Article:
(The above facts were drawn from these resources.)

Global Olympics: Historical and Sociological Studies of the Modern Games (Kevin Young and Kevin B. Wamsley)

The Olympic Games Explained: A Student Guide to the Evolution of the Modern Olympic Games (Jim Parry, Vassil Girginov, and Craig Reedie)

The Palgrave Handbook of Olympic Studies (Helen Lenskyj and Stephen Wagg)

Historical Dictionary of the Olympic Movement (Bill Mallon and Jeroen Heijmans)

The Olympics,  A Very Peculiar History (David Arscott)

A Visitor’s Guide to the Ancient Olympics (Neil Faulkner)

Olympia: The Story of the Ancient Olympic Games (Robin Waterfield)

The First Olympics (Betsy Carpenter)

The Modern Olympic Games and their Model in Antiquity (Louis Callebat)

Onward to the Olympics: Historical Perspectives on the Olympic Games (Stephen R. and Gerald P. Schaus)

When were the first Olympics? (Paul Christesen)

First Olympian (Cameron Balbirnie, Alexander Street Video)

The Real Olympics (PBS, Alexander Street Video)

Welcome to the Ancient Olympic Games (International Olympic Committee)

Let the Games Begin: The First Olympics (National Geographic)


headshot picture of regina duffy

Regina Duffy is a Communication and Marketing Program Manager at Falvey Memorial Library.





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Photo Friday: Ron Delany Wins Olympic Gold in 1956


Photo courtesy of University Archives.

Ron Delany, part of Villanova’s famed Irish Pipeline, sprints to gold in the 1500 meters event at the 1956 Summer Olympics setting a new Olympic record. He went on to compete in the 1960 Olympics, finishing sixth.



Four Villanovans Chase Their Olympic Dreams

By Shawn Proctor

All eyes are on Tokyo as the 2020 Summer Games opening ceremonies commence tonight. Four Villanovans will be among the athletes competing for gold, adding to 108 years of Villanova glory at the Olympics.

Marcus O'Sullivan competes in 1982, two years before competing in the Olympics, his first of four..

Marcus O’Sullivan, part of the legendary Irish Pipeline, races in 1982, two years before competing in the Summer Olympics, his first of four appearances. O’Sullivan is now Head Coach of Villanova Men’s Cross Country and Track & Field.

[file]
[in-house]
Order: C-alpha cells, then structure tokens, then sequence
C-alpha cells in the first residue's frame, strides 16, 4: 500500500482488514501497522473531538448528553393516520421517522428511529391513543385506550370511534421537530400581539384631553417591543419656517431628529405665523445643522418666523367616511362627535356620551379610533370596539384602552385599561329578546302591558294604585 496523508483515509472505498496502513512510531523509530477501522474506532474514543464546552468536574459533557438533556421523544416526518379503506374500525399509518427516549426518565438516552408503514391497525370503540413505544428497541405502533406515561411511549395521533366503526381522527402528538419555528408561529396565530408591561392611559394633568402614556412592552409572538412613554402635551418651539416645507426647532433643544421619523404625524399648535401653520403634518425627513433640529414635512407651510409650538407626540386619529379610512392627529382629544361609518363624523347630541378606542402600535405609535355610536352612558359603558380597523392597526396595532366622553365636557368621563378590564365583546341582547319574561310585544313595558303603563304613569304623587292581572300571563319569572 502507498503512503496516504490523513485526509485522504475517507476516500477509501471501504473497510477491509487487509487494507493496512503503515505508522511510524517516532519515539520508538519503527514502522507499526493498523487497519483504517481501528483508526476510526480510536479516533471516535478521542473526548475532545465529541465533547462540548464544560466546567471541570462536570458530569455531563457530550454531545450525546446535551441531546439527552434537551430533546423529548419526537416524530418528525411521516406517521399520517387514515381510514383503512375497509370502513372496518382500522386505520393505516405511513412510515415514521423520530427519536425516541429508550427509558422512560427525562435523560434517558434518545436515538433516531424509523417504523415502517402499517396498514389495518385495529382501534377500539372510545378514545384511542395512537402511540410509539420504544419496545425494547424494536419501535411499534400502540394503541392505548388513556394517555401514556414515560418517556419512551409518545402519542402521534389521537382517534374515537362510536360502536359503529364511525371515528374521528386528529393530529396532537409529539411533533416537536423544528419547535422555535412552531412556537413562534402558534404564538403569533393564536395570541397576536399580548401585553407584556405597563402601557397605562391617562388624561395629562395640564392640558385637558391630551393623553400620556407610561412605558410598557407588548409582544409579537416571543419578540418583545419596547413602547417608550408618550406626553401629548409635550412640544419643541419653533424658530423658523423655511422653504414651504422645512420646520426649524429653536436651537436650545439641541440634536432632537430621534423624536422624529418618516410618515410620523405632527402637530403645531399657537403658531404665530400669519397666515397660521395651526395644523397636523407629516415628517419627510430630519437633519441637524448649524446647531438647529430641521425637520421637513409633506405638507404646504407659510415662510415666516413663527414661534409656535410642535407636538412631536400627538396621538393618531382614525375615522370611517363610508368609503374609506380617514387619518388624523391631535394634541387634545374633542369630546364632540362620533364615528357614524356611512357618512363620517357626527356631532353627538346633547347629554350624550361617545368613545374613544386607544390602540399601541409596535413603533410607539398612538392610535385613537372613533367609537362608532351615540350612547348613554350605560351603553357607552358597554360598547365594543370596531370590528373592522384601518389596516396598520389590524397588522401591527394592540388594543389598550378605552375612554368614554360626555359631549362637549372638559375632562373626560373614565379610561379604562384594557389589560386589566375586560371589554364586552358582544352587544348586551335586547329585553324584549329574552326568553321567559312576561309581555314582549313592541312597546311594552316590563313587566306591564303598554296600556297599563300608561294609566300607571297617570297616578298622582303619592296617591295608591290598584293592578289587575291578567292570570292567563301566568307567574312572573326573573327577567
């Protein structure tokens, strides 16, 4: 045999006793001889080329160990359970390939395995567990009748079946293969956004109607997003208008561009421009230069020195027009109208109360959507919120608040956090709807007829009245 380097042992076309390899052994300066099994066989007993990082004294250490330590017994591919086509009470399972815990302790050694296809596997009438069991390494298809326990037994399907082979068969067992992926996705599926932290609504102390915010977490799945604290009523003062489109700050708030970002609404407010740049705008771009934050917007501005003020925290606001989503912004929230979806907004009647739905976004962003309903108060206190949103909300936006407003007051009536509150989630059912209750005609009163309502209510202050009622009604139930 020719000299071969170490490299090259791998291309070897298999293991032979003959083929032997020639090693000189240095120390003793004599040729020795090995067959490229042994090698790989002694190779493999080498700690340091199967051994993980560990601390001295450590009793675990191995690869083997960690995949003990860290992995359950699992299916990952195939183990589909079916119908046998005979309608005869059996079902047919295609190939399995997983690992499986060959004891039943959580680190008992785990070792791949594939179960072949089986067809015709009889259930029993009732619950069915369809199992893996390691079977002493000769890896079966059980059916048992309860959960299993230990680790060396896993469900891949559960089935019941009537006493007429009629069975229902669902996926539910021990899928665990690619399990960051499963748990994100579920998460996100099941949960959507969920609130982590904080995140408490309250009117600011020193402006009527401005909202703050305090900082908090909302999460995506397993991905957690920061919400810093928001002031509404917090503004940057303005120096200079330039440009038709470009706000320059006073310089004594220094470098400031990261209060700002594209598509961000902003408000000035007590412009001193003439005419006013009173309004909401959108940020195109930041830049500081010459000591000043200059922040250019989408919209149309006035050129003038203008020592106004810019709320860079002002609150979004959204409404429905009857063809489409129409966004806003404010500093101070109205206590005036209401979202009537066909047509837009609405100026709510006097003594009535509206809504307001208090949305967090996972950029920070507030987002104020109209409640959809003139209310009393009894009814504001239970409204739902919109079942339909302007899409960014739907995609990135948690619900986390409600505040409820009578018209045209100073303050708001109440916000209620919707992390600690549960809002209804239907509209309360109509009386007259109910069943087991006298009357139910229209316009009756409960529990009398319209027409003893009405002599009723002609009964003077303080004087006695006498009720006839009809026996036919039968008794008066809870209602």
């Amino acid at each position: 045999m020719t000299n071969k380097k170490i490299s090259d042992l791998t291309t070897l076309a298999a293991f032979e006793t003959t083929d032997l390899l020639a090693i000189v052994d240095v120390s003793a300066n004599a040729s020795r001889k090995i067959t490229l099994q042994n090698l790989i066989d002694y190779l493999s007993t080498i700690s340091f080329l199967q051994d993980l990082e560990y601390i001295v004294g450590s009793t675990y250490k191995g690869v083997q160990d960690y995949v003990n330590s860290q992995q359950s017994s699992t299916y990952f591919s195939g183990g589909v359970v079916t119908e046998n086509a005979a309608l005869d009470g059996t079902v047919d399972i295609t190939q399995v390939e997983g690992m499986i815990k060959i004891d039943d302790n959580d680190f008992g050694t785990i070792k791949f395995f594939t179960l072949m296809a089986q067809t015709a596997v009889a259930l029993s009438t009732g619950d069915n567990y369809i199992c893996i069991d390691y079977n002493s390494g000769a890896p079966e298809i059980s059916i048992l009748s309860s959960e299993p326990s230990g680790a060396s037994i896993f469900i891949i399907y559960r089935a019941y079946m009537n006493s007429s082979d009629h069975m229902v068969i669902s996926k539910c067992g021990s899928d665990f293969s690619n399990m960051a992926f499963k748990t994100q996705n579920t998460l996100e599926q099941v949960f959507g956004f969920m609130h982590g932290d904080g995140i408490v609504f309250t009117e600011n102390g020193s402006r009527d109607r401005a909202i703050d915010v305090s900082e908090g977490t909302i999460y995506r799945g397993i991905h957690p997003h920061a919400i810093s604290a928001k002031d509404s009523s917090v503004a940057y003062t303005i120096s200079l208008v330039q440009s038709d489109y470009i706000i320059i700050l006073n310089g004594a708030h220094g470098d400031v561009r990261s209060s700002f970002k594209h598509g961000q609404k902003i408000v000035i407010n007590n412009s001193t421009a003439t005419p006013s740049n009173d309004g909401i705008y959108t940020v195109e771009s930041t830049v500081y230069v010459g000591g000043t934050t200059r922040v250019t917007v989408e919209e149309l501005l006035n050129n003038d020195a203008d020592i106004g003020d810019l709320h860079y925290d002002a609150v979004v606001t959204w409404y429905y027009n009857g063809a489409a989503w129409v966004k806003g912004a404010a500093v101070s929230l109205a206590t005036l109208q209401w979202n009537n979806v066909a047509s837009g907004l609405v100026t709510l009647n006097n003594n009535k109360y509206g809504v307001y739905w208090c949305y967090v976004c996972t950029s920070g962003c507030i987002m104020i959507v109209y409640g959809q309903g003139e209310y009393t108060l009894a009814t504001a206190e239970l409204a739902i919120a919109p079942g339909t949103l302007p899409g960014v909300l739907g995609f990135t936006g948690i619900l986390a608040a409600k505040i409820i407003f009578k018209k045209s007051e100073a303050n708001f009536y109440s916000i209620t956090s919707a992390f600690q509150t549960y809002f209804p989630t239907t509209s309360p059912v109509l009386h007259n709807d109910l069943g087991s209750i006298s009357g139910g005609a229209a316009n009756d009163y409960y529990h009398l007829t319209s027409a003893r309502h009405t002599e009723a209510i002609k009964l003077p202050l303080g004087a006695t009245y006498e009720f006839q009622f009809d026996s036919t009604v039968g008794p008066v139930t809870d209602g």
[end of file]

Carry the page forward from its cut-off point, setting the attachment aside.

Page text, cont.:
In all, 66 Villanovans have competed representing 15 different countries, winning 10 gold and five silver medals in the Olympics, and the University has been represented in every Summer Olympics since 1948. For more than five decades, beginning that year, this running dominance was, in large part, powered by the famed Irish Pipeline, which saw an influx of Irish runners competing in U.S. collegiate track and field. This included, in all, 715 athletes who enrolled in programs in all 50 states, and made Villanova a destination for the fleetest of feet.

Siofra Cleirigh Buttner, the newest member of this pipeline, will represent Ireland in the 800-meters event. Australian Patrick Tiernan takes to the track for his second Olympics where he will run for gold in the 5,000 and 10,000 meters races, only the 22nd Villanovan to compete in multiple Olympics. “Every young athlete dreams about the chance to represent their country at the Olympics,” Tiernan told Villanova Magazine in 2016.

Sports writer Joe Boozell once quipped, “Water is wet, and Villanova is good at basketball.” This summer will add to Villanova’s Olympic memories on the hardwood, which most recently saw alumnus Kyle Lowry and Jay Wright win gold as player and coach, respectively, in the 2016 Olympics. Wright takes up the clipboard again as Assistant Coach of the USA Men’s Basketball Team, guiding a team brimming with veteran NBA talent.